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Government borrowing falls in April Government borrowing falls in April
(32 minutes later)
Government borrowing in April fell from a year earlier but still remains higher than pre-Covid levels. Government borrowing in April fell from a year earlier, but was still the fourth-highest figure for the month since records began.
Borrowing - the difference between spending and tax income - was £18.6bn, down £5.6bn from a year earlier. Borrowing - the difference between spending and tax income - was £18.6bn, down £5.6bn from April last year.
However, it was the fourth-highest April borrowing since monthly records began, and was £7.9bn higher than in April 2019, before the pandemic. April saw the first contributions to government revenues of the increase to National Insurance.
Borrowing surged during the pandemic as the government spent billions to support the economy. However, spending during the month also included the £3bn cost of the council tax rebate.
April's borrowing figure was slightly lower than forecast, with the government's independent forecaster - Office for Budget Responsibility - having predicted borrowing of £19.1bn. Under this rebate, many households will receive £150 to help with higher energy bills.
Tax revenues rose by £5.5bn to £50.2bn in April, the Office for National Statistics (ONS) said, with last month seeing the first contributions from the increase to National Insurance. April's borrowing total was slightly lower than forecast, with the government's independent forecaster - Office for Budget Responsibility - having predicted a figure of £19.1bn.
However, government spending during the month also included the £3bn cost of the council tax rebate, under which many households will receive £150 to help with higher energy bills. However, it was £7.9bn higher than in April 2019, before the pandemic. Borrowing surged during the pandemic as the government spent billions to support the economy.
Interest payments on government borrowing were £4.4bn in April, and while that was down from £4.9bn last year these payments are expected to rise over the coming months as they are linked to inflation rates. Recession fears grow as rising prices hit spending
Warning of economic downturn as interest rates rise
Tax revenues rose by £5.5bn to £50.2bn in April, the Office for National Statistics (ONS) said, as the increase to National Insurance rates began.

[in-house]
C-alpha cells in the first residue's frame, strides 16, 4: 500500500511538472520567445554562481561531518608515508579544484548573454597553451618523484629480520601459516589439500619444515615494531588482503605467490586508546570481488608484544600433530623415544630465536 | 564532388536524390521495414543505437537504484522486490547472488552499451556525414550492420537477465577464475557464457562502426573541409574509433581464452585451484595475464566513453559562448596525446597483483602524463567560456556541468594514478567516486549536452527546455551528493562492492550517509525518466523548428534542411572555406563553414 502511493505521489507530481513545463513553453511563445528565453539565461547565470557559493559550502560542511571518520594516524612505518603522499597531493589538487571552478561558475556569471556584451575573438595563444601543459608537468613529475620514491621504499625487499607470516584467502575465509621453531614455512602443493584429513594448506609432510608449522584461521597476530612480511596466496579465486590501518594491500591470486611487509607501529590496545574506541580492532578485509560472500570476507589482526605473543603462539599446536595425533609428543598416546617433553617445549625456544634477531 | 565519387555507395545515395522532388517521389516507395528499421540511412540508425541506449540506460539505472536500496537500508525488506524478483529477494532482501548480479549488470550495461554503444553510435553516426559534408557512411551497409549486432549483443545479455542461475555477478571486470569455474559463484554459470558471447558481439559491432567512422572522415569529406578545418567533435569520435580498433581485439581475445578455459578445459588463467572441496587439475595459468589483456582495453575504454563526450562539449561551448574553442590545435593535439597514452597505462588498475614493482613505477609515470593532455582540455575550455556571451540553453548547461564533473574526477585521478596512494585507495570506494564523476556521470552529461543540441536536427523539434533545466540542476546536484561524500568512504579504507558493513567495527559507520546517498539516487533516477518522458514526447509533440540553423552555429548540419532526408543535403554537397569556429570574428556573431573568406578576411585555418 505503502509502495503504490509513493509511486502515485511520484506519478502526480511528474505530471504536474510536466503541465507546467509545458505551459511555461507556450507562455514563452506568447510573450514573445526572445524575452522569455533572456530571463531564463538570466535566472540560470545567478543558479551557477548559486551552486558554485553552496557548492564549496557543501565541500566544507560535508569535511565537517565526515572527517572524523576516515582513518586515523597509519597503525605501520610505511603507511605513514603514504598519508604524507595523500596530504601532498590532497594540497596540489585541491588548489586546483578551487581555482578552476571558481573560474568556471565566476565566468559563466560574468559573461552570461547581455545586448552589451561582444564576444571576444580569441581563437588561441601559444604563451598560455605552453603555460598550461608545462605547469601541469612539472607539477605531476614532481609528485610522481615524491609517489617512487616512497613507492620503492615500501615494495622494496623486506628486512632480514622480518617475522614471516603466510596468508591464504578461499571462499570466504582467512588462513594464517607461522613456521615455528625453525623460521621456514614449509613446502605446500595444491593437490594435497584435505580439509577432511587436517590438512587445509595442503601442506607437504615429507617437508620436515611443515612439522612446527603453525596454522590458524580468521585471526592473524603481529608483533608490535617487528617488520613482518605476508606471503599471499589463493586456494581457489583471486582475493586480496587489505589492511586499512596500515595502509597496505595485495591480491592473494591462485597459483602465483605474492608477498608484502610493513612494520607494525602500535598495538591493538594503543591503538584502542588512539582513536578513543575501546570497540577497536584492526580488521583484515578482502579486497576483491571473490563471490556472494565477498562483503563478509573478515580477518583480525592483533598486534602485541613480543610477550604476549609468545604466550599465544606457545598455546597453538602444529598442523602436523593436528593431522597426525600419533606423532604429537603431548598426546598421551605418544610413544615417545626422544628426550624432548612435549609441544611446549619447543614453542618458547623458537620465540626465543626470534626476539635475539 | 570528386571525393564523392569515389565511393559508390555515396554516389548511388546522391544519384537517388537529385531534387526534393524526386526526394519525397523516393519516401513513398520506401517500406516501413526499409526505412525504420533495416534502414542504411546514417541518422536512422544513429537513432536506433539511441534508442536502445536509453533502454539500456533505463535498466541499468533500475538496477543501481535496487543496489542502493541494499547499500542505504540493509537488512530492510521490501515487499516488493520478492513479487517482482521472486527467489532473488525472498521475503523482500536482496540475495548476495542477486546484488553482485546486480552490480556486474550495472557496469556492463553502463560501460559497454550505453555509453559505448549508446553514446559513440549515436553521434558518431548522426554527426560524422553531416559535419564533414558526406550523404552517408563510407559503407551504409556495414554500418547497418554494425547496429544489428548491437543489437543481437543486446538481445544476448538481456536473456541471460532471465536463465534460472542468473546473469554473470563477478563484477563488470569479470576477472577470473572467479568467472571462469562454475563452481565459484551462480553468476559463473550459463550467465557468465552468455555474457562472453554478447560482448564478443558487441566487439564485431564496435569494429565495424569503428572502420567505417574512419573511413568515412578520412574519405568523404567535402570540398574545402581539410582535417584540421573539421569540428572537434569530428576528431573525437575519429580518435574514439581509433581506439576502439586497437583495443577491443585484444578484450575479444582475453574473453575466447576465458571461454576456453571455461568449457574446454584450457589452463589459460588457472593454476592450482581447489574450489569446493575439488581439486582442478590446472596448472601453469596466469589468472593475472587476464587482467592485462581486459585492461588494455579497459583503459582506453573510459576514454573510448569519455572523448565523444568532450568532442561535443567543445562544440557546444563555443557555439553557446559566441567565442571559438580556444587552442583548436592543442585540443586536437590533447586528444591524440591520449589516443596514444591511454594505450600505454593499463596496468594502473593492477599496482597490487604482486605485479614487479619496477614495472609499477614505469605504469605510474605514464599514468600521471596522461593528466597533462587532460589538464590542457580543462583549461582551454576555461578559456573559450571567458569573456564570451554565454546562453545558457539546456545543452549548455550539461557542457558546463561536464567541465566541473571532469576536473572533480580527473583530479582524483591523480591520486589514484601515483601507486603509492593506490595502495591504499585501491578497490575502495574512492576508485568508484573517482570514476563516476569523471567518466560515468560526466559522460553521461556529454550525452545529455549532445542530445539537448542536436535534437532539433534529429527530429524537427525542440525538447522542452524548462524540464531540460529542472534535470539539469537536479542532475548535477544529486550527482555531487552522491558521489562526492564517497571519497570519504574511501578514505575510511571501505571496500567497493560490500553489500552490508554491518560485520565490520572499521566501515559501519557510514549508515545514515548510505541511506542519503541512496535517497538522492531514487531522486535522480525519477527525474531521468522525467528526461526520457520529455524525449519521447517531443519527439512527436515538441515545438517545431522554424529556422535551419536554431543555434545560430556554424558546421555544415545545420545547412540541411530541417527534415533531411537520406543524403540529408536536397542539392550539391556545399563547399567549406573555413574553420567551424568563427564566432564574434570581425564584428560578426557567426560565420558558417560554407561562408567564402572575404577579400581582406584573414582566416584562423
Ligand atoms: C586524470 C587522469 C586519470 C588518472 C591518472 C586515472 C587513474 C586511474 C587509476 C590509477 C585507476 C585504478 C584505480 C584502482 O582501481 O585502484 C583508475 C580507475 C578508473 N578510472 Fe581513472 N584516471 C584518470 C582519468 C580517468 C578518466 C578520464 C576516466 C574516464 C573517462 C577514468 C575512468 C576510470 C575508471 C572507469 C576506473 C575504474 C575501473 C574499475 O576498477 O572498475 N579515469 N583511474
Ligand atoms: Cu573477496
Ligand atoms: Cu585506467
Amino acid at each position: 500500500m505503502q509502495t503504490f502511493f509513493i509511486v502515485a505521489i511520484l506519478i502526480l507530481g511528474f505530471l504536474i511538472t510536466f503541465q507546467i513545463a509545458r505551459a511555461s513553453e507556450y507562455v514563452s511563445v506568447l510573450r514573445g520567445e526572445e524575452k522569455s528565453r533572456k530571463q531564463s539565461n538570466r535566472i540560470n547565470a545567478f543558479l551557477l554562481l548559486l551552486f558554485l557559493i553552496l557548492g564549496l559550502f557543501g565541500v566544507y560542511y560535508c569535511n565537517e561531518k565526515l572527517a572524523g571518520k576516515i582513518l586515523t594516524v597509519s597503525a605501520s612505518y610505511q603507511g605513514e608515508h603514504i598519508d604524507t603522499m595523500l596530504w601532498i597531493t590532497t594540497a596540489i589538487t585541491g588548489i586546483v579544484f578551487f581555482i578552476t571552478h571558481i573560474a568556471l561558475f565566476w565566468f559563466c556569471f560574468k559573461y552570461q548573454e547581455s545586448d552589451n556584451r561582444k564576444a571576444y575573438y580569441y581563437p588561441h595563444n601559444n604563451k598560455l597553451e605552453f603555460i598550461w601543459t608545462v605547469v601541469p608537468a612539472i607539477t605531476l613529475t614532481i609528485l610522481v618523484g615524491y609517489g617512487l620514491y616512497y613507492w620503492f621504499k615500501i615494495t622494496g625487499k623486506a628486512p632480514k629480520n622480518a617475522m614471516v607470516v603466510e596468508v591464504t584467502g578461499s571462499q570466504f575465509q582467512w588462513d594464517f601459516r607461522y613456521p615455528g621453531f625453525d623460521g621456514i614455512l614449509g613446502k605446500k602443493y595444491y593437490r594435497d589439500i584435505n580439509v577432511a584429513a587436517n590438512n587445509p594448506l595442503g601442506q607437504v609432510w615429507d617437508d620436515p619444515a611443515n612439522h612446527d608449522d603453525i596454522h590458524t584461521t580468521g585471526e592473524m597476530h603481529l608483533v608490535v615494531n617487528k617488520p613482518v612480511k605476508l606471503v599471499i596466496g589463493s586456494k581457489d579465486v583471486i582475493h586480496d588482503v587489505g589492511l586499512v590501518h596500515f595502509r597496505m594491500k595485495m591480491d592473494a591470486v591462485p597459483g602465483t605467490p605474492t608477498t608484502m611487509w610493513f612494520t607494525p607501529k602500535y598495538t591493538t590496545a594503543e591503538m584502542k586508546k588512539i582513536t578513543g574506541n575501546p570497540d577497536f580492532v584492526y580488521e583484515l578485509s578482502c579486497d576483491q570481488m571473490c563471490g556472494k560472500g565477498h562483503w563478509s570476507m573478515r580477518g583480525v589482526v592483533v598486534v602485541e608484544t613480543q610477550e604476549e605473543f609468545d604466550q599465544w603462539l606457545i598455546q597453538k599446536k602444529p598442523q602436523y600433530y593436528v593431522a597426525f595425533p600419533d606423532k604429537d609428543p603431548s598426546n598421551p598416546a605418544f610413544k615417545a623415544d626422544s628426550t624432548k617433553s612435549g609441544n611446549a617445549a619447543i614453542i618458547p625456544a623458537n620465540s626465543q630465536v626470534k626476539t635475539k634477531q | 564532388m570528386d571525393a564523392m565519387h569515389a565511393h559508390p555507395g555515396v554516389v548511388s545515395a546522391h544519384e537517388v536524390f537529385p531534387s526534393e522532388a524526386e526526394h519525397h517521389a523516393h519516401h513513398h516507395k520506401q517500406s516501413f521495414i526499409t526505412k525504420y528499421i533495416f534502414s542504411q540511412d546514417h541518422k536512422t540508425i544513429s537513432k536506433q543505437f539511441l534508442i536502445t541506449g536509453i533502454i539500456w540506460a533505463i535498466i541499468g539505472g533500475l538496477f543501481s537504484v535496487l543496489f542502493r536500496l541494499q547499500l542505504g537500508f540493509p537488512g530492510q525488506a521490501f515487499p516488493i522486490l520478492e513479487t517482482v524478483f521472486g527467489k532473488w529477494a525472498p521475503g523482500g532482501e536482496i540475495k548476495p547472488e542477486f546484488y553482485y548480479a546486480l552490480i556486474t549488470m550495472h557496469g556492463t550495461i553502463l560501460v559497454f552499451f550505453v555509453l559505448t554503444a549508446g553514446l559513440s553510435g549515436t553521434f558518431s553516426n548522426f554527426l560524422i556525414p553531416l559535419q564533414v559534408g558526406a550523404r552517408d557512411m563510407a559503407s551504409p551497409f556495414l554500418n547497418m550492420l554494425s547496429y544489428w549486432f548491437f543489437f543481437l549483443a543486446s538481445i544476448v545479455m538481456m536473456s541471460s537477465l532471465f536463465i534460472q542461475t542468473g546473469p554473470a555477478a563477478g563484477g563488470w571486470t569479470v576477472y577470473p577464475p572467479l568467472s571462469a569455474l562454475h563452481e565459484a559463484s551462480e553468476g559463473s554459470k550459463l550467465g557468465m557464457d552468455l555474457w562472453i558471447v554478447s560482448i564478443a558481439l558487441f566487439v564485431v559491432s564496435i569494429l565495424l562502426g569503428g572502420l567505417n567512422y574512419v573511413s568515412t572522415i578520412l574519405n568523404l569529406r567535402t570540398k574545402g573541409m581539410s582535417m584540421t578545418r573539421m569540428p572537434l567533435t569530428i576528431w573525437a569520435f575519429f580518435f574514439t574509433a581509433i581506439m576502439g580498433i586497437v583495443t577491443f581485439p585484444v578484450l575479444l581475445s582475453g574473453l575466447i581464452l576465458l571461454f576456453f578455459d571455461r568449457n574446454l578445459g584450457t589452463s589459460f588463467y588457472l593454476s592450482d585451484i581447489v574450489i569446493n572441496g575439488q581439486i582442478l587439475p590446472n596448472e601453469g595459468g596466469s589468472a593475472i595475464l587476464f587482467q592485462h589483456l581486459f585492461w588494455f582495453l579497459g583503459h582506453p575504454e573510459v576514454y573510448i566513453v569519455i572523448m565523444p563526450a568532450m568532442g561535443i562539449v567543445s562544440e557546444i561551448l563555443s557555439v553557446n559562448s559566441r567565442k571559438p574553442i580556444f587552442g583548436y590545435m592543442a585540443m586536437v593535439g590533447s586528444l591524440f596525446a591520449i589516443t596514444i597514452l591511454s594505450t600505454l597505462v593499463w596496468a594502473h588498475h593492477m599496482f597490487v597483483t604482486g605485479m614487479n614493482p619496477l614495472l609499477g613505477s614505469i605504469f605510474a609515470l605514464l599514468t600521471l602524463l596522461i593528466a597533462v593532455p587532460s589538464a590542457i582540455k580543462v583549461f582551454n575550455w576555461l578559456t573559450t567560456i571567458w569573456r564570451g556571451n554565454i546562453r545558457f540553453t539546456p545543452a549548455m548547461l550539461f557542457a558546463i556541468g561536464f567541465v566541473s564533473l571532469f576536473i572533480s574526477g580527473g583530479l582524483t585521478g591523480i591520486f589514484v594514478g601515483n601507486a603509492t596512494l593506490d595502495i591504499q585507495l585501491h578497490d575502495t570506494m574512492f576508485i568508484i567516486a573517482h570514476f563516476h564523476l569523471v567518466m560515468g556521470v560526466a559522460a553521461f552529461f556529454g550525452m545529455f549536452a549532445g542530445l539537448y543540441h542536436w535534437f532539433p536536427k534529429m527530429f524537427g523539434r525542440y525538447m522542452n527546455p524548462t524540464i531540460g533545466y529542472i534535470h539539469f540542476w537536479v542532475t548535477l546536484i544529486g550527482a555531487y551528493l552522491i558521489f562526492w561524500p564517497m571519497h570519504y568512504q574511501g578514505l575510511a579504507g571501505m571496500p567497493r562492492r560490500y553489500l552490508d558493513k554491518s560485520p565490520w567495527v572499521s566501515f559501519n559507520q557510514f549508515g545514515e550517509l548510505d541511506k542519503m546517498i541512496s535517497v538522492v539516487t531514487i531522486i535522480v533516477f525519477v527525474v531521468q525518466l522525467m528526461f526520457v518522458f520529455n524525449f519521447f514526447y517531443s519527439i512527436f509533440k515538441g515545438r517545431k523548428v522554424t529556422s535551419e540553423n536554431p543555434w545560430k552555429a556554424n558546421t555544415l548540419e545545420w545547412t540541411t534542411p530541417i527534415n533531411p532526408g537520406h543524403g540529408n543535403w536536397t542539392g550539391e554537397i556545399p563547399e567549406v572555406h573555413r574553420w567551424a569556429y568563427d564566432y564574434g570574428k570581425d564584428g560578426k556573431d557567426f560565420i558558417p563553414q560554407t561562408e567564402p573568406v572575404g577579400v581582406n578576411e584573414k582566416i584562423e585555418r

Interest payments on government borrowing were £4.4bn, which was lower than expected. However, analysts expect this figure to surge in the months ahead as they are linked to inflation rates.
"Following the latest spike in RPI inflation, we now expect monthly interest spending to reach an eye-watering £16bn in June," said Michal Stelmach, senior economist at KPMG UK.
Chancellor Rishi Sunak, said: "While we are doing what we can to help families deal with rising prices, inflation is also pushing up our spending on debt interest - which is expected to reach £83bn this year.Chancellor Rishi Sunak, said: "While we are doing what we can to help families deal with rising prices, inflation is also pushing up our spending on debt interest - which is expected to reach £83bn this year.
"We must take a balanced and responsible approach to support people now, while also not burdening future generations, and we're on track to drive public debt down by 2024-25.""We must take a balanced and responsible approach to support people now, while also not burdening future generations, and we're on track to drive public debt down by 2024-25."
The ONS also cut its estimate for borrowing during the previous financial year by £7.2bn to £144.6bn, although this was still the third-highest financial year borrowing total since records began in 1947.The ONS also cut its estimate for borrowing during the previous financial year by £7.2bn to £144.6bn, although this was still the third-highest financial year borrowing total since records began in 1947.
"The lower-than-expected public borrowing of £18.6bn in April and the downward revisions to borrowing in 2021/22 will only add to the pressure on the chancellor to go big when finalising the imminent support package for households," said Paul Dales, chief UK economist at Capital Economics. "The lower-than-expected public borrowing of £18.6bn in April and the downward revisions to borrowing in 2021-22 will only add to the pressure on the chancellor to go big when finalising the imminent support package for households," said Paul Dales, chief UK economist at Capital Economics.
"We think any support will be small and targeted rather than big and widespread.""We think any support will be small and targeted rather than big and widespread."